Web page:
TAMPA — Yes, Ike Hilliard is certainly biased, but that won't prevent him from sharing his thoughts on the Bucs' oft-criticized group of receivers. Go ahead and ask him: Can the Bucs have a proficient offense despite not overhauling a unit seen as a weakness last season?
"I can give you my opinion for whatever it's worth," said the former Gator, entering his 12th NFL season.
"All I know is that last year, we won the NFC South with a couple weeks still to go and we got to the playoffs — with this same group. That's something we didn't do the year before."
As always, the on-field results ultimately will tell the tale. But one thing the Bucs are counting on is Hilliard's workmanlike effort and typical consistency. In a league where faces change more frequently than seasons, Hilliard has warded off the effects of age and injury to remain perhaps the team's most reliable receiver.
At 32, he still has the surest hands and runs the most precise routes. He is not — nor has he ever been — the biggest or fastest.
Yet, here he is again, attempting to bounce back from recent shoulder surgery to remove bone chips that has severely impacted his offseason regimen. The procedure has left him in the familiar position of having to fight for a place among a long list of hopefuls at his position.
How's it going?
"He hasn't skipped a beat," quarterback Luke McCown said. "You just trust Ike. You just know how he's going to run a route, where he's going to be and you know he's going to catch the ball when you throw it to him. As a quarterback, that's a comfort knowing that if all breaks down, you just say, 'Where's Ike?' "
Hilliard led the Bucs with 62 receptions last season, not that anyone noticed.
"He's played on a lot of division championship teams; he was a No. 1 draft choice," coach Jon Gruden said of Hilliard, who was drafted by the Giants in 1997. "For whatever reason, some of the gurus don't (have him) on their fantasy football teams."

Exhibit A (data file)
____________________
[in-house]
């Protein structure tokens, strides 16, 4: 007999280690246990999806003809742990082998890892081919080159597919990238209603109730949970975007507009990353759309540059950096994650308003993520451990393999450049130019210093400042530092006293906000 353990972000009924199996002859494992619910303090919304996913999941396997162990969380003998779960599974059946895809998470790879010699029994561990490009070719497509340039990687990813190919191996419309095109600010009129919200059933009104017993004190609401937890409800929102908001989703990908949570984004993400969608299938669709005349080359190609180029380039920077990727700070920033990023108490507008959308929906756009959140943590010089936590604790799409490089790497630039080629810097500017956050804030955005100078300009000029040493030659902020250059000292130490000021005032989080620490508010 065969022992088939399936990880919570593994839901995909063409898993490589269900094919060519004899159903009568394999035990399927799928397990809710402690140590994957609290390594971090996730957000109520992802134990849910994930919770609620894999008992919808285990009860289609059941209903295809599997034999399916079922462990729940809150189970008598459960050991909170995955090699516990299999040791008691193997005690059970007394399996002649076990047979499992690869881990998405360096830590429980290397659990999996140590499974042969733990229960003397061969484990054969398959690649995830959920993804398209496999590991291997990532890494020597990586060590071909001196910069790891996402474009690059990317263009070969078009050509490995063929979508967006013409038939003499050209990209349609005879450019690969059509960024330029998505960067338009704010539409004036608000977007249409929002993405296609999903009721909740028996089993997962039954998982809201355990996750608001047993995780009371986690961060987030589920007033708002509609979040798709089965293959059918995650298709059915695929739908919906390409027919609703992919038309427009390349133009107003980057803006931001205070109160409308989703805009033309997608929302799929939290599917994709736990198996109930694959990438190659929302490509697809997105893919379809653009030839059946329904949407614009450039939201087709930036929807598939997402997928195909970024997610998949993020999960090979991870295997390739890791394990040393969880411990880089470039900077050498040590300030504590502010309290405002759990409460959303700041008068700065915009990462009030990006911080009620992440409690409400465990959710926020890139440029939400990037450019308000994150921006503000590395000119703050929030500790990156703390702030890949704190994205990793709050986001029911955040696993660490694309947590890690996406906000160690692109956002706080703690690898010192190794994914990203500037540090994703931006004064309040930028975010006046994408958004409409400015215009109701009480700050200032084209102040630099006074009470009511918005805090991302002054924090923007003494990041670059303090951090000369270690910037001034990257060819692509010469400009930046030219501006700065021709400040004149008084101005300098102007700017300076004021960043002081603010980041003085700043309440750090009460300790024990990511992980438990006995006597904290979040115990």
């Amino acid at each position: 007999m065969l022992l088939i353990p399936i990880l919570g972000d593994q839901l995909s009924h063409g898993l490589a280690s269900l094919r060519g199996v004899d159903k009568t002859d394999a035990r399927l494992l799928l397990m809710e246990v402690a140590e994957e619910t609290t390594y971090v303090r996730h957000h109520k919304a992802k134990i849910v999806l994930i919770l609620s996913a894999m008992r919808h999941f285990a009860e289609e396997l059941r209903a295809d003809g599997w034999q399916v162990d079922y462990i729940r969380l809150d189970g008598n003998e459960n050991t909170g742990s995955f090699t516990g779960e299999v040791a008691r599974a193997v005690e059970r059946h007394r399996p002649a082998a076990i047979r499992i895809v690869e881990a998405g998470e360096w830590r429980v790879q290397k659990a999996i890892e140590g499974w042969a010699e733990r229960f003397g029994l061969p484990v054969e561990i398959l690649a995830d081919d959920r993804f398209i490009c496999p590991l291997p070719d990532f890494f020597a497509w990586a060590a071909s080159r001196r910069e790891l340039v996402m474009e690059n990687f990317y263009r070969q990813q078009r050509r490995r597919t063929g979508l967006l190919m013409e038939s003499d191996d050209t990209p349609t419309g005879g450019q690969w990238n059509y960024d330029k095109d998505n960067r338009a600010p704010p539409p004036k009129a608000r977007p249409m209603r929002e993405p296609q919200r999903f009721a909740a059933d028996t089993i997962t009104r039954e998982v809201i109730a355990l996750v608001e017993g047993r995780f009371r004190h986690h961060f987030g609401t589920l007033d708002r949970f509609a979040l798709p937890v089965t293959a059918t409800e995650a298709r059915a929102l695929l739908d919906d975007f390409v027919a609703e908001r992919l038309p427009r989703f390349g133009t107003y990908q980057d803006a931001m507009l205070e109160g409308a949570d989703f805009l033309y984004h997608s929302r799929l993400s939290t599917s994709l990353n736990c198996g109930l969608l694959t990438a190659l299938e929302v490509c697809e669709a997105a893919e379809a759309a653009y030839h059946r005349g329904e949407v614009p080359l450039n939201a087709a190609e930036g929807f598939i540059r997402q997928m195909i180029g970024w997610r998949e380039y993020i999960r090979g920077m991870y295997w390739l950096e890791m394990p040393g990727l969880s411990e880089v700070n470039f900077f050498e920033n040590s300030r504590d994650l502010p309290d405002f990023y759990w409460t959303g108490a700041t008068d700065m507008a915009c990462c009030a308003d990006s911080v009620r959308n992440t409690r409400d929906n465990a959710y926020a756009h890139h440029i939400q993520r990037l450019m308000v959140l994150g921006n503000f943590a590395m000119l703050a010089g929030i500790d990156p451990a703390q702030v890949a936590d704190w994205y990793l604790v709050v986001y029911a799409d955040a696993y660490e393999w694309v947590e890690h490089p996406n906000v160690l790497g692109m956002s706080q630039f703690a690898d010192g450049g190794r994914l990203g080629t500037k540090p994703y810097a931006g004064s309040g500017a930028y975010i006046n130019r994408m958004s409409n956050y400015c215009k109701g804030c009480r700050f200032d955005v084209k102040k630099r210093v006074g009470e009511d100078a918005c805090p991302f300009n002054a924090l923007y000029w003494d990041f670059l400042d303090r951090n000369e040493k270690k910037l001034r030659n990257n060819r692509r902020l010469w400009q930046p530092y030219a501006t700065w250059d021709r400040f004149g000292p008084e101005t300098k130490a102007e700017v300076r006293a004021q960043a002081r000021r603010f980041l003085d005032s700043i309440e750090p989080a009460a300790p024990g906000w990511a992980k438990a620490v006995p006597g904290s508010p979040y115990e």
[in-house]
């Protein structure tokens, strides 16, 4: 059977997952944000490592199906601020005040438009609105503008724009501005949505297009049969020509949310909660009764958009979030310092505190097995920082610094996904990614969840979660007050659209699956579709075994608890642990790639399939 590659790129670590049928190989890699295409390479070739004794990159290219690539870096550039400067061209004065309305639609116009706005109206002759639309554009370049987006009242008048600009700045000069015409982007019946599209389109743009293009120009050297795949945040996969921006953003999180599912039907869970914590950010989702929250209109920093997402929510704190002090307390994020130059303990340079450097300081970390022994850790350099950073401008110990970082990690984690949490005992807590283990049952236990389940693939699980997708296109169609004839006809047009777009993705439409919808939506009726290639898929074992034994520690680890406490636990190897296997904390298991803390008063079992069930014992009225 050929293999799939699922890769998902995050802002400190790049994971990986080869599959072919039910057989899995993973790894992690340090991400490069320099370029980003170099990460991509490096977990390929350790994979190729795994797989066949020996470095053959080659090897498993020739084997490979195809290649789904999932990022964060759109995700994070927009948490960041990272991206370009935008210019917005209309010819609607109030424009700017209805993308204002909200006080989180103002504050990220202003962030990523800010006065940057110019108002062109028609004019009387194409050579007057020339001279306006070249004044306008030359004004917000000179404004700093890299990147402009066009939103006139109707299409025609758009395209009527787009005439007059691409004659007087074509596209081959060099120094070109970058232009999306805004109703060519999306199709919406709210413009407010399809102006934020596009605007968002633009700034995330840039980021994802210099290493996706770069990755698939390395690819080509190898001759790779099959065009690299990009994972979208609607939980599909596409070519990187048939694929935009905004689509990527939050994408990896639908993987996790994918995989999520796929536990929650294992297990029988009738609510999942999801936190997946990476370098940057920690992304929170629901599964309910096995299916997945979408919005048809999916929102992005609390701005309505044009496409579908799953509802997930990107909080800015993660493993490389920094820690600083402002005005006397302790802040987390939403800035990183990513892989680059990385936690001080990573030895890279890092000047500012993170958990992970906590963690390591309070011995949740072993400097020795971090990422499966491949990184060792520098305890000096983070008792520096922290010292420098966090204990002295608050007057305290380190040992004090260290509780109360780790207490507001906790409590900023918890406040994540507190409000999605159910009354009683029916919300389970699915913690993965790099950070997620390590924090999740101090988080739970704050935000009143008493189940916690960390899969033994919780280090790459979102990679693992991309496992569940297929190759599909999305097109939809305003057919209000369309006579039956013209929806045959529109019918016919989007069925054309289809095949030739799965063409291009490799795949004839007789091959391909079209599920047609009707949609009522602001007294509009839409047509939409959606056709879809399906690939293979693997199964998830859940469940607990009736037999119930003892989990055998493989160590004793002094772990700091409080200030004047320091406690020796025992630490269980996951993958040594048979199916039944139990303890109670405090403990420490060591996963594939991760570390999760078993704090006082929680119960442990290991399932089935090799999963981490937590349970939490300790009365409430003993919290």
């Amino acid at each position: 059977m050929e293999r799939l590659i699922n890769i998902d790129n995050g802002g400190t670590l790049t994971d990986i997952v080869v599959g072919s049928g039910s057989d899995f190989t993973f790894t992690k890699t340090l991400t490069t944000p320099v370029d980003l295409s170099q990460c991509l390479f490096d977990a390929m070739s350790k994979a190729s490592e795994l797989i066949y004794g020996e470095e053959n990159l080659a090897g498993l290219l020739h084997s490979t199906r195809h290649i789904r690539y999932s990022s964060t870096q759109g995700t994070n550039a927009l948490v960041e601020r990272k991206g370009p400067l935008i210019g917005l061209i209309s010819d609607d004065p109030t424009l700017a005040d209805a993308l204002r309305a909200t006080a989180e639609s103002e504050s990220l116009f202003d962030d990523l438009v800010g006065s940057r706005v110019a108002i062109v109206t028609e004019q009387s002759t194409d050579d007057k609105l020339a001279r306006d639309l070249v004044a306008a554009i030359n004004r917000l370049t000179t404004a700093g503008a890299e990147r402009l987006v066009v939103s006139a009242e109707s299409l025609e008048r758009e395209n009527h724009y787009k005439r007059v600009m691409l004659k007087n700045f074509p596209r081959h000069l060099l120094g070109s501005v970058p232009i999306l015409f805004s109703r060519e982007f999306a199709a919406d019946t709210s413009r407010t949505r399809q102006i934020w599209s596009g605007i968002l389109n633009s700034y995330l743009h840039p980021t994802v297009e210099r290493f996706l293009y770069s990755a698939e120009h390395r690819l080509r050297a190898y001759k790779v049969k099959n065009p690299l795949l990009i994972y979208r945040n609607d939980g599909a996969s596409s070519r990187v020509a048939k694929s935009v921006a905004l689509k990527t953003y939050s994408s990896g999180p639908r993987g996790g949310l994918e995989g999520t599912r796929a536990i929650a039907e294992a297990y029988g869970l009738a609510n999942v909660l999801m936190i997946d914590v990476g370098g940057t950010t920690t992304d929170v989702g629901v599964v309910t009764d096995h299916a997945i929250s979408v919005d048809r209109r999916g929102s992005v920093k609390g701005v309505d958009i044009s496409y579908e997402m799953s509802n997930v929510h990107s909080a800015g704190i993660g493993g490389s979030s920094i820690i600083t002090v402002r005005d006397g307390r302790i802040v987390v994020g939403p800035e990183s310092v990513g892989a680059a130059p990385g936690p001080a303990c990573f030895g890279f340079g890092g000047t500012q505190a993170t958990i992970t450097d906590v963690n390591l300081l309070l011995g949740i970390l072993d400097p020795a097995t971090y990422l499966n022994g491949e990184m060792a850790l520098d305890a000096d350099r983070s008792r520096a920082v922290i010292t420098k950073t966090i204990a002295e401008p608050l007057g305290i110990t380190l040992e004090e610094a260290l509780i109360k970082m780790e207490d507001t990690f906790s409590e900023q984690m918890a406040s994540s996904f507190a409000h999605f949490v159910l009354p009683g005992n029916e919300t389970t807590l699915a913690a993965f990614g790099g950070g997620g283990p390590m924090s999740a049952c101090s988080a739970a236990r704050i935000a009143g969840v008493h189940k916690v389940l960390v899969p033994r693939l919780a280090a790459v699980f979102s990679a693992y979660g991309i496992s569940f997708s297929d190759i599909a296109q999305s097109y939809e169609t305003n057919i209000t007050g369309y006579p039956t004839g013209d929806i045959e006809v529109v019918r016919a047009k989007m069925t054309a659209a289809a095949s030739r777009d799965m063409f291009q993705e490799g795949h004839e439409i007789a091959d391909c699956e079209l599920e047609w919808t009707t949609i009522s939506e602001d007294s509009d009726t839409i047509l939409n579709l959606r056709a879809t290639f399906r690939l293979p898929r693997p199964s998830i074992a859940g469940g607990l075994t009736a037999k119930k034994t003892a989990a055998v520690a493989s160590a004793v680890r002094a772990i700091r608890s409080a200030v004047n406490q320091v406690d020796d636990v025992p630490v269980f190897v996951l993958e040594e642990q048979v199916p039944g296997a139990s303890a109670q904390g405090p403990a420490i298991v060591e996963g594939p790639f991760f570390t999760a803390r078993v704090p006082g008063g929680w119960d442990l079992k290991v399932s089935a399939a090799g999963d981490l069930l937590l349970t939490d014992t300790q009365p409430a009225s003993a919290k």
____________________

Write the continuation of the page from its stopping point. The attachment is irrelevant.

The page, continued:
That isn't how Hilliard prefers to measure his worth anyhow. He takes extreme pride in being versatile, able to effortlessly shift back and forth between the split end and flanker spots, no small feat.
He became a more cerebral player in New York when coaches "threw the whole playbook at me," urging him to expand his repertoire to include more than the underneath and middle routes he ran at Florida.
Now, he says, it's the mental edge that's keeping him around.
"If you can't think, you can't play," Hilliard said. "The fact that I've put in some time studying over the years … has kept me around. It's not like I'm out here running a 4.2 (40-yard dash) or I'm 6-foot-7 and catching jump balls."
That said, Hilliard will have to show enough in training camp to secure a consequential role. Joey Galloway is back from his own shoulder surgery. And the Bucs believe Michael Clayton still has something to offer, they drafted Dexter Jackson and acquired one-time 1,000-yard receiver Antonio Bryant.
The competition should be intense. That's what the Bucs are counting on because it is what will elicit the most effort and the best performances. And guess who already is making plans to be among those who create that heated competition? Hilliard, of course.
"To a man, we need more out of the group," he said. "I need to obviously elevate my play. … But I think that we have enough, barring injury and with a little bit of luck, to get it done."
Stephen F. Holder can be reached at firstname.lastname@example.org.